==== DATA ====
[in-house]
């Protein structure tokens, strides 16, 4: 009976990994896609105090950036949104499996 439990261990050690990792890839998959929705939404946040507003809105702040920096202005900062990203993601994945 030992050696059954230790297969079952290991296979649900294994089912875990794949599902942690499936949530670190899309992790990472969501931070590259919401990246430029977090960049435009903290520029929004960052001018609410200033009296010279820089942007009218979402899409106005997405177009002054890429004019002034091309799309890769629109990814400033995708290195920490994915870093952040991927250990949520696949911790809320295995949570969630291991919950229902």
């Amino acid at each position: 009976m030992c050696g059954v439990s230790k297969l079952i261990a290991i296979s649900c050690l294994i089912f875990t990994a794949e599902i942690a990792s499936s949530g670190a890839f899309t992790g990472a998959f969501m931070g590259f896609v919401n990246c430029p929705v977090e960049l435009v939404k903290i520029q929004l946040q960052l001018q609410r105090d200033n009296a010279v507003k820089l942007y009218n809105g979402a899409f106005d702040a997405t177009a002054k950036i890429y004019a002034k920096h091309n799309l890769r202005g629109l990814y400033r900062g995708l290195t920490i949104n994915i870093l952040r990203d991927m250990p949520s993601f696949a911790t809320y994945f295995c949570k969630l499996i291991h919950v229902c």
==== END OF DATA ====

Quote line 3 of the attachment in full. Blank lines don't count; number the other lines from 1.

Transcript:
């Amino acid at each position: 009976m030992c050696g059954v439990s230790k297969l079952i261990a290991i296979s649900c050690l294994i089912f875990t990994a794949e599902i942690a990792s499936s949530g670190a890839f899309t992790g990472a998959f969501m931070g590259f896609v919401n990246c430029p929705v977090e960049l435009v939404k903290i520029q929004l946040q960052l001018q609410r105090d200033n009296a010279v507003k820089l942007y009218n809105g979402a899409f106005d702040a997405t177009a002054k950036i890429y004019a002034k920096h091309n799309l890769r202005g629109l990814y400033r900062g995708l290195t920490i949104n994915i870093l952040r990203d991927m250990p949520s993601f696949a911790t809320y994945f295995c949570k969630l499996i291991h919950v229902c």